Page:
• 18 Methodology from Johnson T. E., & O'Connor, D. L. (2008) A B C D E F G H I J K L M N O A B C D E F G H I J K L M N O A B C D E FG H I J K L M NO Step 1 Determining key concepts around team problem solving, by subject matter experts and management -> ± 15 concepts Step 2 Elicitation of ICMM Individually Constructed Mental Models, with basic guidance and practice about concept maps Step 3 Analyzing and coding of the team’s different ICMM by researcher: identifying similarity of  concepts  links or or  clusters A F A F A F Data Collection Concept-map based Mental Model / Construction of Shared Mental Model
    • 19 Methodology from Johnson T. E., & O'Connor, D. L. (2008) Step 4 Determine which concepts, links, clusters are shared by the team members, with a threshold (ex. 75%) Step 5 Construction of the Analysis-Constructed Shared Mental Model AC-SMM, from the shared concepts, links and clusters Step 6 Compare changes in the AC-SMM over time A B C D G H I J K L N Data Collection Concept-map based Mental Model / Construction of Shared Mental Model
    • Timeline Q4 2013 Q1 2014 Q2 2014 Q3 2014 Q4 2014 Complete pilot run (1 team) Experiment (6 teams) Codification and Data Analysis Dissertation writing Dissertation submission 20
    • Setting of the experiment: - single multinational organization - Thailand and France - 8-member engineering teams Mixed method with 6 teams (3 from France, 3 from Thailand) Only team psychological safety as an element impacting team learning and team knowledge creation Additional research could validate this model by - studying other teams (size, team profession, organization, cultural make-up) - evaluating other impacts on learning and knowledge creation in teams 21 Limitations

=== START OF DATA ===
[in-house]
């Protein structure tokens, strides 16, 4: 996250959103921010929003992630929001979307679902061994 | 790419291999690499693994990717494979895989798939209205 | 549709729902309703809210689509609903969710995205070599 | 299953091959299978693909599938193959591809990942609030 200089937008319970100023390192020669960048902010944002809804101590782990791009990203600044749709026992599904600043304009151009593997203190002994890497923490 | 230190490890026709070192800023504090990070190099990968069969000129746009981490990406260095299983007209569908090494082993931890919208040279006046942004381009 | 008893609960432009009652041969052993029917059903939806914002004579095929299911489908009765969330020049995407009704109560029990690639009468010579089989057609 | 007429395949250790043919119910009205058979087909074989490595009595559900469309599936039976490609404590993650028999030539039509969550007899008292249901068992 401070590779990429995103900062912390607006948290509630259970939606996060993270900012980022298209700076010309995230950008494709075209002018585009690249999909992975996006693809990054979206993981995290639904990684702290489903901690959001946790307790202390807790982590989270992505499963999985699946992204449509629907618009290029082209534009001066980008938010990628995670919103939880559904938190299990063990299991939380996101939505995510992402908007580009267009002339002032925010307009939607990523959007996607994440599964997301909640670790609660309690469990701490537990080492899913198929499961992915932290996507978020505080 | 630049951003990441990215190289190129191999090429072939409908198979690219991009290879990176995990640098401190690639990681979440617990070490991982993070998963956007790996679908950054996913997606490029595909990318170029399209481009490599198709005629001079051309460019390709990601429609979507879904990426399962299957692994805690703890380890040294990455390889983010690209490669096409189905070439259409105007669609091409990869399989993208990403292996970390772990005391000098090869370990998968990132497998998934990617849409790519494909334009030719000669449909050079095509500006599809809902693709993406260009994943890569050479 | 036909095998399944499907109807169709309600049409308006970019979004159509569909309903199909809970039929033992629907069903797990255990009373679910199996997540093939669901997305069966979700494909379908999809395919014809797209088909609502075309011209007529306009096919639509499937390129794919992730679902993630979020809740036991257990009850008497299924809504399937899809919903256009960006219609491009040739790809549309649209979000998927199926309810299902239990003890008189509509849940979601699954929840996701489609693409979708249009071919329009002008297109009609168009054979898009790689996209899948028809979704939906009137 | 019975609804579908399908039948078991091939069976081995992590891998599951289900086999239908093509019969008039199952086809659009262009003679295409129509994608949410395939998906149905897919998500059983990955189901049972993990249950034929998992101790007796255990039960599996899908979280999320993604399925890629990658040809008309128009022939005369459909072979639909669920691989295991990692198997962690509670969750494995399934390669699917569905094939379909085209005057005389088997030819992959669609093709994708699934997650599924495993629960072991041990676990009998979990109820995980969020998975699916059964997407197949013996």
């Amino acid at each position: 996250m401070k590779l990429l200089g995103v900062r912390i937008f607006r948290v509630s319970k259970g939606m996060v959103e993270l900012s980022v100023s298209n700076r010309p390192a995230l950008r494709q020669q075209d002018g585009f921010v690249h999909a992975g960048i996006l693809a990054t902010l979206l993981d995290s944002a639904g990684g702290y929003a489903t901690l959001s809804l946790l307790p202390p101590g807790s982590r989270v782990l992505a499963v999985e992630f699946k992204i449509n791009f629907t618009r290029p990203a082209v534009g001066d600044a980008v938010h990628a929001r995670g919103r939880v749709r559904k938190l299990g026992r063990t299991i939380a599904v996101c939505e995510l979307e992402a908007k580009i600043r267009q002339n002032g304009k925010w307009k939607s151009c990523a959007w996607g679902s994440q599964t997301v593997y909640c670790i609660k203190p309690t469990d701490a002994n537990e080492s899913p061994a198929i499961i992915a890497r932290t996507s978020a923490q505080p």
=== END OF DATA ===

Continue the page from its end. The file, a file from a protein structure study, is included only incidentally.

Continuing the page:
• Bennet, A. (2012). Information, Knowledge and Learning. In Bangkok. University (Ed.) Teaching session at PhD in KIM. Bangkok. Chen, D. H. C., & Dahlman, C. J., (2005). The Knowledge Economy, the KAM Methodology and World Bank Operations. Washington DC: The World Bank. Cooke, N. J., Gorman, J. C., Myers, C. W., & Durand, J. L. (2012). Interactive Team Cognition. Cognitive Science, 1-31. Decuyper, S., Dochy, F., & Van den Bossche, P. (2010). Grasping the dynamic complexity of team learning: an integrative model for effective team learning in organizations. Educational Research Review, 5, 111-133. Edmondson, A. C. (1999). Psychological safety and learning behavior in work teams. Administrative Science Quarterly, 44(2), 350-383. Edmondson, A. C. (2003). Psychological Safety, Trust, and Learning in Organizations: A Group-level Lens. Boston: Harvard Business School. Edmondson, A. C. (2012). Teaming: How Organizations Learn, Innovate, and Compete in the Knowledge Economy: Jossey-Bass. Hofstede, G., Hofstede, G. J., & Minkov, M. (2010). Cultures and Organizations: Software of the Mind, Intercultural Cooperation and Its Importance for Survival (3rd ed.): McGraw Hill. Jashapara, A. (2011). Knowledge Management An Integrated Approach (2 ed.). Essex: Pearson Education Limited. Johnson, T. E., & O'Connor, D. L. (2008). Measuring Team Shared Understanding Using the Analysis-Constructed Shared Mental Model Methodology. Performance Improvement Quarterly, 21(3), 113-134. Kim, D. H. (2002). Organizing for Learning: Strategies for Knowledge Creation and Enduring Change. Singapore: Cobee Publishing House. Marks, M. A., Sabella, M. J., Burke, C. S., & Zaccaro, S. J. (2002). The impact of cross-training on team effectiveness. Journal of Applied Psychology, 87(1), 3-13. Mohammed, S., Ferzandi, L., & Hamilton, K. (2010). Metaphor No More: A 15-Year Review of the Team Mental Model Construct. Journal of Management, 36(4), 876-910. Senge, P. M. 1994. The Fifth Discipline, New York NY, Doubleday Business. Stahl, G. (2000). A Model of Collaborative Knowledge-Building. Paper presented at the Fourth International Conference of the Learning Sciences, Mahwah, NJ, USA. Wildman, J. L., Thayer, A. L., Pavlas, D., Salas, E., Stewart, J. E., & Howse, W. R. (2012). Team Knowledge Research : Emerging Trends and Critical Needs. Human Factors: The Journal of the Human Factors and Ergonomics Society, 54(1). 22 References